Just because you can see well doesn’t mean there is nothing wrong with the health inside your eyes. Many conditions, such as Glaucoma (click here for more info), have no symptoms until it’s too late. Having your children’s eyes examined is vital for learning at school; most children do not complain of difficulties with their eyes, even though between 20-30% have some form of problem with their vision.
In addition to improving your general health water also helps to flush toxins from the body, assists your digestive system and can boost weight loss, reduce fatigue, improve concentration, make your skin and hair more healthy and can help to make you look younger. Water helps to keep your eyes hydrated, less dry and feeling fresher, the tears also flush away debris and reduce the risk of eye infection.
Fresh fruit and vegetables, especially broccoli, kale, blueberries and bilberry are all great for your eyes – avoid eating saturated fats. The best nutrients for your eyes are vitamins A, C & E, Zinc, foods rich in antioxidants especially Lutein & Zeaxanthin, and Omega oils. These reduce age-related problems with your eyes, now and in the future. If your lifestyle makes this difficult then there are several, easy to use, vitamins and tablets formulated specially for the eyes which most good opticians will stock.
If your eyes are fixed at a close focal point for too long you can get eyestrain, headaches, blurry vision, dry and irritated eyes (see more of the symptoms of computer vision syndrome here>>). Refocus on objects further away frequently, look out of a window if possible and take regular breaks from close work. Doing this will make you work more efficiently and productively.
Just because you feel you can see OK you may still need to wear glasses. Sometimes you don’t know exactly what you are missing until you wear the glasses, you may not realize that you are making mistakes. You may find that your eyes are getting strained later in the day or more tired in the evening. I frequently find that many drivers have vision that is too poor to meet the DVLA driving standard, but they have not been aware of it because the change has happened slowly.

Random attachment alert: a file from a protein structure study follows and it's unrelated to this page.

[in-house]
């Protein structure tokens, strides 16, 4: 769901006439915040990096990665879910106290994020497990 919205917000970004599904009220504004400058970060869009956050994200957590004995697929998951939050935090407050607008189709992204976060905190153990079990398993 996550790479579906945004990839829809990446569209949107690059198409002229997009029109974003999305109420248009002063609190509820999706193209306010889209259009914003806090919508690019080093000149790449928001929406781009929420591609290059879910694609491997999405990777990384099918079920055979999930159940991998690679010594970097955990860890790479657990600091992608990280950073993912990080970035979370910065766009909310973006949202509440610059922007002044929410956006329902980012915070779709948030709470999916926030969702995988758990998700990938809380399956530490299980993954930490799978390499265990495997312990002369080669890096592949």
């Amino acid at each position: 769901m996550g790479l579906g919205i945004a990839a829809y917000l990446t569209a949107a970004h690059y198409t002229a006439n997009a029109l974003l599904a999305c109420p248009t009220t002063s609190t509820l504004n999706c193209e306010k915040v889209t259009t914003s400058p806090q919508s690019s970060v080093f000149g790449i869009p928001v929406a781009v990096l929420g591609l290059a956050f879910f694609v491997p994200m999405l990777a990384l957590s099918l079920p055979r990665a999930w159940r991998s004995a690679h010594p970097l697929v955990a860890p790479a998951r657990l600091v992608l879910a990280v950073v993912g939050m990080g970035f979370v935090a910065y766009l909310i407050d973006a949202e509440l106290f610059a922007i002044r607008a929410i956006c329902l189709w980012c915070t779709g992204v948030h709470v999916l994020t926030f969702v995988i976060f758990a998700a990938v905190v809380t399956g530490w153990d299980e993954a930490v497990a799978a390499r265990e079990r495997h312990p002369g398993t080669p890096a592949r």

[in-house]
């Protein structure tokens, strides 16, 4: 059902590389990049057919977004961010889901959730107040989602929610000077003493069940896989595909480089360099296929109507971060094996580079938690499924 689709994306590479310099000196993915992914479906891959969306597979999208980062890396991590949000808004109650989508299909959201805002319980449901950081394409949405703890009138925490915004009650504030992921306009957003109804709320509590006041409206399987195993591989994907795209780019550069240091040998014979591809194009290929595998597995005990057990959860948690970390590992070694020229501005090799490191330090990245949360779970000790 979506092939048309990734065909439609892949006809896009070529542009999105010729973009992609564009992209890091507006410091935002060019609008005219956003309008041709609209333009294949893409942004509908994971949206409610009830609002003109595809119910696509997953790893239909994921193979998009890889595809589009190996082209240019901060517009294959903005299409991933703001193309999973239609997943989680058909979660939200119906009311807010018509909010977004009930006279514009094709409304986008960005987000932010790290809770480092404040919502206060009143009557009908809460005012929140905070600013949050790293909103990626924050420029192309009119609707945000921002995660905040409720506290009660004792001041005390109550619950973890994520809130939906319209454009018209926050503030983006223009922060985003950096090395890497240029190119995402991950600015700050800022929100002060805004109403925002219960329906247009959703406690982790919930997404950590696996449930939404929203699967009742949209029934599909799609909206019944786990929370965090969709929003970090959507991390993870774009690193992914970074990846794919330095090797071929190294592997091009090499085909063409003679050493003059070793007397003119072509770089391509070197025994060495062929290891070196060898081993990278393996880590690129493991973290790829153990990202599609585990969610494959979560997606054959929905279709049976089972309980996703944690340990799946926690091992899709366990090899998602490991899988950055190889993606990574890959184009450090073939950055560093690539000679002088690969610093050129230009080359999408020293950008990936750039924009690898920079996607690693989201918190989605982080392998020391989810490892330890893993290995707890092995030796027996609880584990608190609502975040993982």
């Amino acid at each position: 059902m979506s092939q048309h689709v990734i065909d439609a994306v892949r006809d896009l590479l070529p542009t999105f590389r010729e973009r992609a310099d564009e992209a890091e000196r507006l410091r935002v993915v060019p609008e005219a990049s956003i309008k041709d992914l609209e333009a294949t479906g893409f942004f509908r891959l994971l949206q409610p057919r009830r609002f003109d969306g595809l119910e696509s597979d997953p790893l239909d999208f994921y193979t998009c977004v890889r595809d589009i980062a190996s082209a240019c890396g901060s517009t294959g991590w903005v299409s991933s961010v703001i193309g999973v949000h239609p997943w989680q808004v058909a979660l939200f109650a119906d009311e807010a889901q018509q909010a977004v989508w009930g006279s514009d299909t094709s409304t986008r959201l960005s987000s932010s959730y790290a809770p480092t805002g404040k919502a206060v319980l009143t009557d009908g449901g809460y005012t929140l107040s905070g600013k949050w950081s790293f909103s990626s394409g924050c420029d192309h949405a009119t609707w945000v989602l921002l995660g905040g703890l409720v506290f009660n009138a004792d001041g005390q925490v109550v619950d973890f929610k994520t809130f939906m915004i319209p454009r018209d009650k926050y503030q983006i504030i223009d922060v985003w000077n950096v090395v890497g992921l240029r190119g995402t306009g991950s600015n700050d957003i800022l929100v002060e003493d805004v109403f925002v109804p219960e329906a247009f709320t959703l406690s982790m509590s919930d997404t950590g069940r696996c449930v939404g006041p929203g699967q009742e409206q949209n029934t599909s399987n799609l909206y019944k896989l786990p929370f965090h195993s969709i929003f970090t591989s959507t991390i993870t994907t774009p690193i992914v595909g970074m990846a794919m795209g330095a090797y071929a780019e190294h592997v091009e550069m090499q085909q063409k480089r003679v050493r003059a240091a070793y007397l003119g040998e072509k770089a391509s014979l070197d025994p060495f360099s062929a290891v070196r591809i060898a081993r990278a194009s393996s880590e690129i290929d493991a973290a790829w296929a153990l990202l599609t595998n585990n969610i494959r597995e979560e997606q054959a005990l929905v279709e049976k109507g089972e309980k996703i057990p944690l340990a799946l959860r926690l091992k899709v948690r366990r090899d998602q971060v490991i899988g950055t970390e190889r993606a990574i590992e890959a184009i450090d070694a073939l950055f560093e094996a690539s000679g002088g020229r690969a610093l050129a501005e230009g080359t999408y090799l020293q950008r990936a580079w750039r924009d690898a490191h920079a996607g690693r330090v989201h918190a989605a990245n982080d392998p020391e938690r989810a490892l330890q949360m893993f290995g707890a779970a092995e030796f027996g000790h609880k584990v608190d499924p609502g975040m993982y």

In addition to making your life shorter, giving you cancers, affecting your breathing, increasing your risk of strokes or heart disease and aging your body, smoking can increase your risk of going blind especially from macula degeneration and it may increase the risk of cataracts.
Visual tasks are performed much better under brighter light, especially under sunlight so reading by the window on a sunny day is usually much easier than at night with only a small, shaded bed lamp. When reading or working close, a reading lamp used in conjunction with the room lights provides the most effective light source.
UV rays from the sun can have a damaging effect on your eyes. 20% of cataracts are believed to be caused by UV exposure early in life as are many growths on the eyes. Macula degeneration (the leading cause of blindness in the west) has been linked to UV damage. 80% of a person’s lifetime exposure to UV occurs before the age of 18. (Click here to learn about the dangers of UV exposure on your children’s eyes.
A lack of sleep can cause your eyes to get very dry and uncomfortable and reduce your concentration. Fatigue will also affect your muscle responses making focusing more difficult. Some people also notice heaviness in the eyelids. A good night’s sleep will make your eyes feel great.
90% of all eye injuries could have been prevented with adequate and widely available eye protection. For some sports, such as racquet sports like badminton and squash there is a risk of injury because of the small size of the shuttlecock or ball. Polycarbonate eye-wear for these sports provides good protection. About 20,000-30,000 people have eye injuries every year from DIY related accidents. Nine out of ten people do not wear protective goggles.
“I am very grateful for his [Mr Bhavin Shah] thoroughness as it confirmed that I had Glaucoma in both eyes, and was given treatment immediately”
Mrs J Fox